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Gas Plant

Dictamnus albus

An old-school favorite, gas plant is an upright, clump-forming herbaceous perennial that blooms in late spring to early summer with small white or pink flowers. Gas plant does well in northern climates with cool nights and it tolerates light shade. Gas plant likes to be left alone to grow, and it does not like to be disturbed.

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Light:

Part Sun, Sun

Type:

Height:

1 to 3 feet

Width:

1 to 3 feet

Flower Color:

Foliage Color:

Seasonal Features:

Problem Solvers:

Zones:

3-8

Propagation

garden plans for Gas plant

Colorful Combinations

Gas plant flowers begin at the tips of stems and form tall spikes of fragrant pink or white five-petal blossoms. The pink varieties often feature darker pink or red colors along the veins, forming feather-like patterns. Flowers of the gas plant have a lovely fragrance with citrusy overtones. After blooming, the flowers will give way to star-shape seed heads that provide ornamental interest when left on the plant. Its glossy compound leaves in a rich green color release a lemony fragrance when crushed or bruised. 

Start using Gas Plant and other underused perennials in your garden.

Flammable Flowers

Another common name of gas plant is burning bush. Both names refer to the highly flammable oil produced by the plant. On especially hot, windless days, this oil can volatilize and create a gas around the plant. When lit with a match or lighter, this gas goes up in quick flames and envelopes the plant in a burst of fire. On very hot, dry days, gas plant can spontaneously burst into flames, and there is speculation that this plant may be the burning bush referenced in the Bible. Use caution when working near or handling the foliage of gas plant as all parts of the plant secrete an oil that can cause an allergic reaction. 

Gas Plant Care Must-Knows

Native to open woodland habitats, gas plant grows best in well-drained soil. Ideally, gas plant prefers to be planted in humus-rich soil that does not become soggy but remains evenly moist. Once a gas plant is established, it can handle some droughts, but during extended dry periods it should be watered. In warmer climates, especially during droughts, the plant may go dormant and come back once temperatures begin to fall. For the most vigorous flowering, site gas plant in full sun. It can tolerate some shade, especially in warmer climates. 

Learn what 'well-drained' soil is here.

Once gas plant is planted, make sure to leave it alone. It forms woody roots and does not tolerate transplanting or any sort of root disturbance. If you are looking to start some new plants, it can be grown from seed but may take about 3-4 years to flower. Gas plant is also slow to establish in the garden, but once it does, it will be a long-lived, low maintenance plant.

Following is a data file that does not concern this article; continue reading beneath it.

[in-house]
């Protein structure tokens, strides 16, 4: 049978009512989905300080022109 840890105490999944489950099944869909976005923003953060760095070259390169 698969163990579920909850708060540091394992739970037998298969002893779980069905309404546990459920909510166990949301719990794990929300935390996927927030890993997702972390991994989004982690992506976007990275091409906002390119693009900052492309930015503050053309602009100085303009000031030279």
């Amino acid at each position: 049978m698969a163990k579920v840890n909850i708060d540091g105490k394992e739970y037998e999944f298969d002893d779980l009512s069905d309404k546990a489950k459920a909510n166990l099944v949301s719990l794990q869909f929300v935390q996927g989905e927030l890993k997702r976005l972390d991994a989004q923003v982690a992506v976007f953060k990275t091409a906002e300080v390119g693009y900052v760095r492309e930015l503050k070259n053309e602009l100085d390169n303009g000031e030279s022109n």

More Varieties of Gas Plant

Purple gas plant

Dictamnus albus 'Purpureus' has purplish-pink flowers with dark veins and stems. As with all forms of gas plant, it is slow to establish. Zones 3-8.

White gas plant

This variety of Dictamnus albus has white flower spikes that develop into star-shape nut-brown seed pods in fall. Zones 3-8.

Plant Gas Plant With:

Peony
Perhaps the best-loved perennials, herbaceous peonies belong in almost every garden. Their sumptuous flowers -- single, semidouble, anemone centered or Japanese, and fully double -- in glorious shades of pinks and reds as well as white and yellow announce that spring has truly arrived. The handsome fingered foliage is usually dark green and remains good-looking all season long. Provide deep rich soil with plenty of humus to avoid dryness, and don't plant the crowns more than 2 inches beneath the surface. But these are hardly fussy plants. Where well suited to the climate, they can thrive on zero care.
Iris
Named for the Greek goddess of the rainbow, iris indeed comes in a rainbow of colors and in many heights. All have the classic, impossibly intricate flowers. The flowers are constructed with three upright "standard" petals and three drooping "fall" petals, which are often different colors. The falls may be "bearded" or not. Some cultivars bloom a second time in late summer. Some species prefer alkaline soil while others prefer acidic soil.Shown above: Immortality iris
Daylily
Daylilies are so easy to grow you'll often find them growing in ditches and fields, escapees from gardens. And yet they look so delicate, producing glorious trumpet-shape blooms in myriad colors. In fact, there are some 50,000 named hybrid cultivars in a range of flower sizes (the minis are very popular), forms, and plant heights. Some are fragrant.The flowers are borne on leafless stems. Although each bloom lasts but a single day, superior cultivars carry numerous buds on each scape so bloom time is long, especially if you deadhead daily. The strappy foliage may be evergreen or deciduous.Shown above: 'Little Grapette' daylily
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